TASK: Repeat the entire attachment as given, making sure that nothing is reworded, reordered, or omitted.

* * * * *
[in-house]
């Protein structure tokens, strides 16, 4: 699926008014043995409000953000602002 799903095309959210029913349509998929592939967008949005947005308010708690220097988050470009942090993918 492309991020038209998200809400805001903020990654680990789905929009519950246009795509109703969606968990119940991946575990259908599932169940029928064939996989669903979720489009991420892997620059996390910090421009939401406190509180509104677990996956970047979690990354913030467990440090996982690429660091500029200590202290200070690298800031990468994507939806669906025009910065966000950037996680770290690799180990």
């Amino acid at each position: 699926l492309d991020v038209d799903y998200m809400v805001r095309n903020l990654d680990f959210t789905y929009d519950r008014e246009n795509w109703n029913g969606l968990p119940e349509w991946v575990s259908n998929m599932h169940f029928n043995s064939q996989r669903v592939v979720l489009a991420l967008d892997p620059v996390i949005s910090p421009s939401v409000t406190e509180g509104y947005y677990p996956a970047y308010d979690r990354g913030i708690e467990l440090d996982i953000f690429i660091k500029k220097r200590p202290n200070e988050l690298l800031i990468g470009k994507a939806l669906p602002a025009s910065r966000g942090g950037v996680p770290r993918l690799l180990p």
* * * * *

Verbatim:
[in-house]
């Protein structure tokens, strides 16, 4: 699926008014043995409000953000602002 799903095309959210029913349509998929592939967008949005947005308010708690220097988050470009942090993918 492309991020038209998200809400805001903020990654680990789905929009519950246009795509109703969606968990119940991946575990259908599932169940029928064939996989669903979720489009991420892997620059996390910090421009939401406190509180509104677990996956970047979690990354913030467990440090996982690429660091500029200590202290200070690298800031990468994507939806669906025009910065966000950037996680770290690799180990």
């Amino acid at each position: 699926l492309d991020v038209d799903y998200m809400v805001r095309n903020l990654d680990f959210t789905y929009d519950r008014e246009n795509w109703n029913g969606l968990p119940e349509w991946v575990s259908n998929m599932h169940f029928n043995s064939q996989r669903v592939v979720l489009a991420l967008d892997p620059v996390i949005s910090p421009s939401v409000t406190e509180g509104y947005y677990p996956a970047y308010d979690r990354g913030i708690e467990l440090d996982i953000f690429i660091k500029k220097r200590p202290n200070e988050l690298l800031i990468g470009k994507a939806l669906p602002a025009s910065r966000g942090g950037v996680p770290r993918l690799l180990p």